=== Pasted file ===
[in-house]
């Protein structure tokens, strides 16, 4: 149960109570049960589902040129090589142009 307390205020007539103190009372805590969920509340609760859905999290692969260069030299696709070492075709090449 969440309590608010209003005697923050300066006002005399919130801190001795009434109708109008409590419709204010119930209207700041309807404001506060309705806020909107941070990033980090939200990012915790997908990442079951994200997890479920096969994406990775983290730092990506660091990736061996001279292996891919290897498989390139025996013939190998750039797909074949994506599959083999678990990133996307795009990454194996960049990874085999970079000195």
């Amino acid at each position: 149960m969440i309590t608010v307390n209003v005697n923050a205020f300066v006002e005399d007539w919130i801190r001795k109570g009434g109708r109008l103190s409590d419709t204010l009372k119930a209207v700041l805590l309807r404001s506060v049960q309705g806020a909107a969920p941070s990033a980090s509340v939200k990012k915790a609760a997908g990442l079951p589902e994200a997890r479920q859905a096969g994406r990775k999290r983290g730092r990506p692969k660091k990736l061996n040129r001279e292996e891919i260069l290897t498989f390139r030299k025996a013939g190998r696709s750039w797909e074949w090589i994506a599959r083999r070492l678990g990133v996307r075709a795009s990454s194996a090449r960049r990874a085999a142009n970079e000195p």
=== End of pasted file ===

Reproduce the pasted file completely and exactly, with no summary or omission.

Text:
[in-house]
């Protein structure tokens, strides 16, 4: 149960109570049960589902040129090589142009 307390205020007539103190009372805590969920509340609760859905999290692969260069030299696709070492075709090449 969440309590608010209003005697923050300066006002005399919130801190001795009434109708109008409590419709204010119930209207700041309807404001506060309705806020909107941070990033980090939200990012915790997908990442079951994200997890479920096969994406990775983290730092990506660091990736061996001279292996891919290897498989390139025996013939190998750039797909074949994506599959083999678990990133996307795009990454194996960049990874085999970079000195």
């Amino acid at each position: 149960m969440i309590t608010v307390n209003v005697n923050a205020f300066v006002e005399d007539w919130i801190r001795k109570g009434g109708r109008l103190s409590d419709t204010l009372k119930a209207v700041l805590l309807r404001s506060v049960q309705g806020a909107a969920p941070s990033a980090s509340v939200k990012k915790a609760a997908g990442l079951p589902e994200a997890r479920q859905a096969g994406r990775k999290r983290g730092r990506p692969k660091k990736l061996n040129r001279e292996e891919i260069l290897t498989f390139r030299k025996a013939g190998r696709s750039w797909e074949w090589i994506a599959r083999r070492l678990g990133v996307r075709a795009s990454s194996a090449r960049r990874a085999a142009n970079e000195p």